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Microbiological Research
Volume 252, 2021, 126866

Farming systems influence the compositional, structural, and functional characteristics of the sugarcane-associated microbiome

Lucas Amoroso Lopes de Carvalhoa,b, Luis Guillermo Teheran-Sierraa,b, et al.,

Laboratory of Bioinformatics, Department of Agricultural and Environmental Biotechnology, São Paulo State University (UNESP), School of Agricultural and Veterinary Sciences, Jaboticabal, 14884-900, SP, Brazil


Sugarcane (Saccharum spp.) has been produced worldwide as a relevant source of food and sustainable energy. However, the constant need to increase crop yield has led to excessive use of synthetic agrochemical inputs such as inorganic fertilizers, herbicides, and pesticides in plant cultures. It is known that these conventional practices can lead to deleterious effects on health and the environment. Organic farming emerges as a sustainable alternative to conventional systems; however, farm management influences in plant-associated microbiomes remain unclear. Here, the aim is to identify the effects of farming systems on the sugarcane microbiota. To address this issue, we sampled the microbiota from soils and plants under organic and conventional farming from two crop fields in Brazil. Then, we evaluated their compositional, structural, and functional traits through amplification and sequencing of phylogenetic markers of bacteria (16S rRNA gene, V3-V4 region) and fungi (Internal Transcribed Spacer - ITS2). The data processing and analyses by the DADA2 pipeline revealed 12,839 bacterial and 3,222 fungal sequence variants. Moreover, differences between analogous niches were detected considering the contrasting farming systems, with samples from the conventional system showing a slightly greater richness and diversity of microorganisms. The composition is also different between the farming systems, with 389 and 401 differentially abundant taxa for bacteria and fungi, respectively, including taxa capable of promoting plant growth. The microbial co-occurrence networks showed structural changes in microbial communities, where organic networks were more cohesive since they had closer taxa and less modularity by niches. Finally, the functional prediction revealed enriched metabolic pathways, including the increased presence of antimicrobial resistance in the conventional farming system. Taken together, our findings reveal functional, structural, and compositional adaptations of the microbial communities associated with sugarcane plants in the field, according to farming management. With this, we point out the need to unravel the mechanisms driving these adaptations.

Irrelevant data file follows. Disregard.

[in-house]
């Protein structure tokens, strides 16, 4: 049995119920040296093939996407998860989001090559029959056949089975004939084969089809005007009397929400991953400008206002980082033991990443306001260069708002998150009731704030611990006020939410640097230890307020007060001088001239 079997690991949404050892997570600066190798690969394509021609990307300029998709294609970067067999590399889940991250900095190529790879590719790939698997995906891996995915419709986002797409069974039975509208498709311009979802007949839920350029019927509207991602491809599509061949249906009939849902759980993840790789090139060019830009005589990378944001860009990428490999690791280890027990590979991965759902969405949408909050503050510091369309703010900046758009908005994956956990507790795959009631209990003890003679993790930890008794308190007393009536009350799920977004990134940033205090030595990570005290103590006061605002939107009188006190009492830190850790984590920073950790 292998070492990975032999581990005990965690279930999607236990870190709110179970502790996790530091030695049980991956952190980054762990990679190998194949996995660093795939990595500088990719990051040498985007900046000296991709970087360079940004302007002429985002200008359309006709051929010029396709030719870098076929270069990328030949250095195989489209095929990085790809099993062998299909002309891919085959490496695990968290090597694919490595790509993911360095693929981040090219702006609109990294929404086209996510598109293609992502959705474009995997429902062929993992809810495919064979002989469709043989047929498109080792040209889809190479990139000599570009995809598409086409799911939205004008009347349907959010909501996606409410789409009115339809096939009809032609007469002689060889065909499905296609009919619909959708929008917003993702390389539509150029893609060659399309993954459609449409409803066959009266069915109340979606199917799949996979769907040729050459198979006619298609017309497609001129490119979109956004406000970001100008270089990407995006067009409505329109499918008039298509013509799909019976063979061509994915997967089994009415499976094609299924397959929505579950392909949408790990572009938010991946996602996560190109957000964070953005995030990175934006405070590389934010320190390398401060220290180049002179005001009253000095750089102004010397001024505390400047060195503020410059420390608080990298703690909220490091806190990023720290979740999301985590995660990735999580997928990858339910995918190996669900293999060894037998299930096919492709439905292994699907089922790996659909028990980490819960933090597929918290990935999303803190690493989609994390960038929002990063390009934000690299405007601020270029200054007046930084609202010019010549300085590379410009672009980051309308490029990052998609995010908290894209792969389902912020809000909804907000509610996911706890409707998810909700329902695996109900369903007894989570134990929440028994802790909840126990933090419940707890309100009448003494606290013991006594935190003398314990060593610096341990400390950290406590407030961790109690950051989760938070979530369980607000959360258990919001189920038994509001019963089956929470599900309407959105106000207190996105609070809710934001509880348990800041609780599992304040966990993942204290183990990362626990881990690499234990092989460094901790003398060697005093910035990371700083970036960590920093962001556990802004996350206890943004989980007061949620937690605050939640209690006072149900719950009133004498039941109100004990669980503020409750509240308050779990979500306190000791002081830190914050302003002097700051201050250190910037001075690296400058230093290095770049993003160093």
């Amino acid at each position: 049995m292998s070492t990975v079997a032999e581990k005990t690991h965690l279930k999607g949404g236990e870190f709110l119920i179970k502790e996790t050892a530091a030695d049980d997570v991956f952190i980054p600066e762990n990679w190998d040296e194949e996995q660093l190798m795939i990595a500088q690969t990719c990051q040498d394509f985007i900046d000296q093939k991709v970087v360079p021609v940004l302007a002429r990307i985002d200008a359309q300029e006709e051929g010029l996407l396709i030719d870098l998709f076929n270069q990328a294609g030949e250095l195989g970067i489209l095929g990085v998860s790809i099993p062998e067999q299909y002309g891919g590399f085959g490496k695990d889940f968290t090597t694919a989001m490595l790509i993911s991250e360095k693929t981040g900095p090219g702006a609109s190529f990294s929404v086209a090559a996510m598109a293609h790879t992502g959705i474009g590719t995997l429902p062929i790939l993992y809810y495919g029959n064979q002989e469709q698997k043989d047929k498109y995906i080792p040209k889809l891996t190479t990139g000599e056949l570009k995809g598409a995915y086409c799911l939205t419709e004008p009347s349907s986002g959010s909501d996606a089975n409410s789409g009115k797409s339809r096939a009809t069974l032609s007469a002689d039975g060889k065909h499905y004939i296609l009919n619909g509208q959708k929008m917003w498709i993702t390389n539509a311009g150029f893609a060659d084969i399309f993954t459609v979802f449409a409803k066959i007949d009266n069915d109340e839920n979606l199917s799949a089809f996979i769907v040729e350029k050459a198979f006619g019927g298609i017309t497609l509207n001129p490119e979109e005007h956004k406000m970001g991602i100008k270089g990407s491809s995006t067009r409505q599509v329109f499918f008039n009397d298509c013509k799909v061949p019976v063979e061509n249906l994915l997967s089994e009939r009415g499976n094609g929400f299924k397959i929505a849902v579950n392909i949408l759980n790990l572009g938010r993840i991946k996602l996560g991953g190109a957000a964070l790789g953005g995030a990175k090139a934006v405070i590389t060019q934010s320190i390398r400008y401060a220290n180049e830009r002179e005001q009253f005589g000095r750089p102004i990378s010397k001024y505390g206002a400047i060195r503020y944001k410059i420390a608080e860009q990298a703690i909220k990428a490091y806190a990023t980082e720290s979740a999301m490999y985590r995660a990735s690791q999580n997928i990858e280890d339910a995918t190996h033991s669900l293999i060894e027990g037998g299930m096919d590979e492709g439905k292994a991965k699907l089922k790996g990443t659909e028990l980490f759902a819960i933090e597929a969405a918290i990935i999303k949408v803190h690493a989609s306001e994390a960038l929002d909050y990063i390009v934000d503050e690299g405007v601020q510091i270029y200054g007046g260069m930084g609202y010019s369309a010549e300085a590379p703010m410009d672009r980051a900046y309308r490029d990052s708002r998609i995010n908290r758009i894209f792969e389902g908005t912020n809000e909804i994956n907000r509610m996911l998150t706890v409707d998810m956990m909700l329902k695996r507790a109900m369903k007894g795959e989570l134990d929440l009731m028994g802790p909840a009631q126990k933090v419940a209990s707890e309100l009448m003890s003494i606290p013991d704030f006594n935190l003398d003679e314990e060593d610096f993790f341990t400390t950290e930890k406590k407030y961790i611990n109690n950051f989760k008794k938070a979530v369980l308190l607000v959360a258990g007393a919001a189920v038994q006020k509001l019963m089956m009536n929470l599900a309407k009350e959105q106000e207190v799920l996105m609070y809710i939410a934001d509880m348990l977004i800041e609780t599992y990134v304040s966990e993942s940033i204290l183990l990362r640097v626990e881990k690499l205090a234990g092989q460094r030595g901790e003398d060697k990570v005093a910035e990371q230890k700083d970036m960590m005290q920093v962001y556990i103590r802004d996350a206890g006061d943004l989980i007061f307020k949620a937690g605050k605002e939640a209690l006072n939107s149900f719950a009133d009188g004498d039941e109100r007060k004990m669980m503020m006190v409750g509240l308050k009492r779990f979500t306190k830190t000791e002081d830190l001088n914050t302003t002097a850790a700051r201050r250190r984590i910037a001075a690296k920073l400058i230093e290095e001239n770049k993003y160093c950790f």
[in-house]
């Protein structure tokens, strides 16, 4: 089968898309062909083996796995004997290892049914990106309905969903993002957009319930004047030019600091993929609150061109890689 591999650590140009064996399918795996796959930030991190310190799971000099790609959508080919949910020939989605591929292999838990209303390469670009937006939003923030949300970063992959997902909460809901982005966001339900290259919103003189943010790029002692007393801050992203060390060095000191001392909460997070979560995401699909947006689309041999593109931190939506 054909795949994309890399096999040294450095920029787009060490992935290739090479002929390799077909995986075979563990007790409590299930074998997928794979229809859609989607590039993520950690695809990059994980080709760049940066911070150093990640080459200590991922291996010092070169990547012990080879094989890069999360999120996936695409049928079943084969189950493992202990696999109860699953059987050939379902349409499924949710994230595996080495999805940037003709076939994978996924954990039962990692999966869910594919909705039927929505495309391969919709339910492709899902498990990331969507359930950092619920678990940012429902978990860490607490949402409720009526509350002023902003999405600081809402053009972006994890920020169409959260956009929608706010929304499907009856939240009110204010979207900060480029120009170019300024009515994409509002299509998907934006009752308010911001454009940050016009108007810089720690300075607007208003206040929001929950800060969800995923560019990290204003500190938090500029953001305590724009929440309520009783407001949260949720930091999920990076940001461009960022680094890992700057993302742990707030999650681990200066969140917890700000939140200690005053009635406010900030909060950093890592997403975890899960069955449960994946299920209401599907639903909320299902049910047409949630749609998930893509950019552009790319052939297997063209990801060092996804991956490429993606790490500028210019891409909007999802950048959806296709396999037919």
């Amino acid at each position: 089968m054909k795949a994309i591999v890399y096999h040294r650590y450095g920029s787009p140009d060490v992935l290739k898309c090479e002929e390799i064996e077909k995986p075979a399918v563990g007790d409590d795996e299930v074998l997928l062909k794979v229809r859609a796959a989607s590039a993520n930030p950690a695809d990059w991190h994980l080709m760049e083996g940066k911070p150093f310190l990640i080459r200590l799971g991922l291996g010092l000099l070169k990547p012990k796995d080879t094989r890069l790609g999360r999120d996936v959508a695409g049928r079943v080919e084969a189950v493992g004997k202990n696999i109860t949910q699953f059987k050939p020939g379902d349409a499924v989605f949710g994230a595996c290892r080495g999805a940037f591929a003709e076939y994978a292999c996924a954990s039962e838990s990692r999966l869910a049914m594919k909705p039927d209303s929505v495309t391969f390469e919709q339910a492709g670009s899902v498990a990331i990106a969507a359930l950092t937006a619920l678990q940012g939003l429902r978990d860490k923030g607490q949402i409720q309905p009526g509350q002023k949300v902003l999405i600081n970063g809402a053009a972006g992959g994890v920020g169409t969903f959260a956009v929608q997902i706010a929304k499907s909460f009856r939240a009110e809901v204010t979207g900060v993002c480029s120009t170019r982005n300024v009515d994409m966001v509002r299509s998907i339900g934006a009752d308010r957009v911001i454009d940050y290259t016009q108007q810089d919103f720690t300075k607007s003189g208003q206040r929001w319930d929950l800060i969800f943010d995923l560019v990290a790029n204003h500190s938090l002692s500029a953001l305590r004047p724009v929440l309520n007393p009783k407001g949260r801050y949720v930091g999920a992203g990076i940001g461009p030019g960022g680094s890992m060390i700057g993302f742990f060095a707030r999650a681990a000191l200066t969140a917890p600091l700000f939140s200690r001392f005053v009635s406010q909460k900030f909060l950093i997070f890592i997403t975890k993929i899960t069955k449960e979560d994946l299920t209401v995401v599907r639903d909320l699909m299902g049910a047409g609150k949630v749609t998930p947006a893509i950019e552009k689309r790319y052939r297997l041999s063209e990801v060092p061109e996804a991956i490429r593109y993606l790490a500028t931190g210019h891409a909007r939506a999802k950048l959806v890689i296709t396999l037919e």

Keywords: Sugarcane microbiome, Organic farming, Sustainability, Microbial network, Metabarcoding.

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